Let there be no doubt, therefore, that the UC’s divestment is a victory for all of us who stand opposed to the greed of the fossil fuel industry which, for decades, has polluted our politics with climate denial, our homes with toxins, and our climate with greenhouse gases.

But the work is far from over. This is a climate emergency and we cannot claim a true victory at the UC until the money we’ve moved out of the extractive fossil fuel economy is reinvested in a regenerative, restorative, and just economy. Communities from Richmond, California, to Jackson, Mississippi, to Black Mesa in the Navajo Nation, are leading the way with solutions that decentralize, democratize, decolonize and decarbonize our energy systems. The UC divested from fossil fuels saying it wanted to reinvest in climate solutions and energy transitions. It is up to us to ensure that these are investments in just climate solutions and a just energy transition.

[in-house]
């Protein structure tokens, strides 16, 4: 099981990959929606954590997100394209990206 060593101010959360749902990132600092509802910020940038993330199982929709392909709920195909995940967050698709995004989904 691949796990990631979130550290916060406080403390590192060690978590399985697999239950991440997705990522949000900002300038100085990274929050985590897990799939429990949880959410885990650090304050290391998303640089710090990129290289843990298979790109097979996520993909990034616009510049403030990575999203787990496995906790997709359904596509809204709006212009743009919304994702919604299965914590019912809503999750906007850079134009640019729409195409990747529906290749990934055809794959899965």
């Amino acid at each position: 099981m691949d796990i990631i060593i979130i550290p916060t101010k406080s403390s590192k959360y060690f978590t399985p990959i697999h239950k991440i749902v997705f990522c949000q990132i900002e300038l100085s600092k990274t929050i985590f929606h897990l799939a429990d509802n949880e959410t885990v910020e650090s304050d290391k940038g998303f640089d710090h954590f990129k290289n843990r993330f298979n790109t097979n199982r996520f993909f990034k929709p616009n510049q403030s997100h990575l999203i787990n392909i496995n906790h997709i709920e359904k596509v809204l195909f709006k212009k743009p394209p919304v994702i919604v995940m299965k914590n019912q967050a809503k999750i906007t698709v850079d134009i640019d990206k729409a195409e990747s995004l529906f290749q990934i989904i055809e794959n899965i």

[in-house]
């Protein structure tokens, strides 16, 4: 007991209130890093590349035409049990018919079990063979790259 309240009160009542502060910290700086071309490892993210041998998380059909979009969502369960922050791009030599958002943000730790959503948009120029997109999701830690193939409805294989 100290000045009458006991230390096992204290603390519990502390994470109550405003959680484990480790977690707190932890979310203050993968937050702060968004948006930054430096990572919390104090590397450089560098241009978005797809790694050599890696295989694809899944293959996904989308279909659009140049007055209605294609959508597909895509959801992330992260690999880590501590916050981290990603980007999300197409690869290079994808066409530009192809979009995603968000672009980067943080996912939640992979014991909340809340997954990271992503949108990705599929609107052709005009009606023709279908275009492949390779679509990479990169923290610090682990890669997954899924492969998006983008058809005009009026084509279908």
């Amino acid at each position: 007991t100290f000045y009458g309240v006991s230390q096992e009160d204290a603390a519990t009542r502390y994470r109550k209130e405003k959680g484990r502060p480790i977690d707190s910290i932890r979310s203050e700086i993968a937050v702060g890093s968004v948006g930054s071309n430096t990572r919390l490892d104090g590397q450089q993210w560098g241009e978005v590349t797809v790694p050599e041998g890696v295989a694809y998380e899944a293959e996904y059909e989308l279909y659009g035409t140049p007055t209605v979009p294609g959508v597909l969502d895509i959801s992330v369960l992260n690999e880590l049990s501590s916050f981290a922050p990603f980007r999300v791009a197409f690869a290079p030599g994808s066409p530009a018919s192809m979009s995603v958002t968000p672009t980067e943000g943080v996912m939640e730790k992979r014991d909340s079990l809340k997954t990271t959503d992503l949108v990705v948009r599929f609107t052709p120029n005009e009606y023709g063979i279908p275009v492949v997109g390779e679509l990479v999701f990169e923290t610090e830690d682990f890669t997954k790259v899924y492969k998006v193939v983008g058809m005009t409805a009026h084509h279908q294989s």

After a well-earned celebration, we will also turn attention to new campaigns at UC, including holding the university carbon neutral goals accountable by 2025. We will return to our work with renewed vigor and passion in the knowledge that when we fight, we win.

Theo LeQuesne submitted this op ed on behalf of Fossil Free UC.


Teaser photo credit: By Coolcaesar – Own work, CC BY-SA 4.0



Theo LeQuesne

Theo LeQuesne enrolled in UCSB’S MA program in the Global and International Studies department where he wrote his MA thesis on the politics of climate change and particularly the cultural interventions climate justice activists have used to shift the terms upon which climate change is discussed. Theo continued developing his activism alongside his research and helped reignite the Fossil Free campaign on UCSB’s campus. He is also an active member of the Climate Justice Project – a group of scholar activists committed to bringing the stories and experiences of those on the frontlines of climate justice into the university. He has twice travelled with CJP to the annual UN climate talks (COP 19 in Poland and COP 21 in Paris) and given several talks based on his research and experiences there. With the intent of continuing and expanding upon his MA research Theo has joined the Global Studies PhD program. He will focus his analysis on translocal climate justice activism with case studies drawn from the US West Coast and Canada.

Tags: fossil fuel divestment, fossil fuel divestment campaign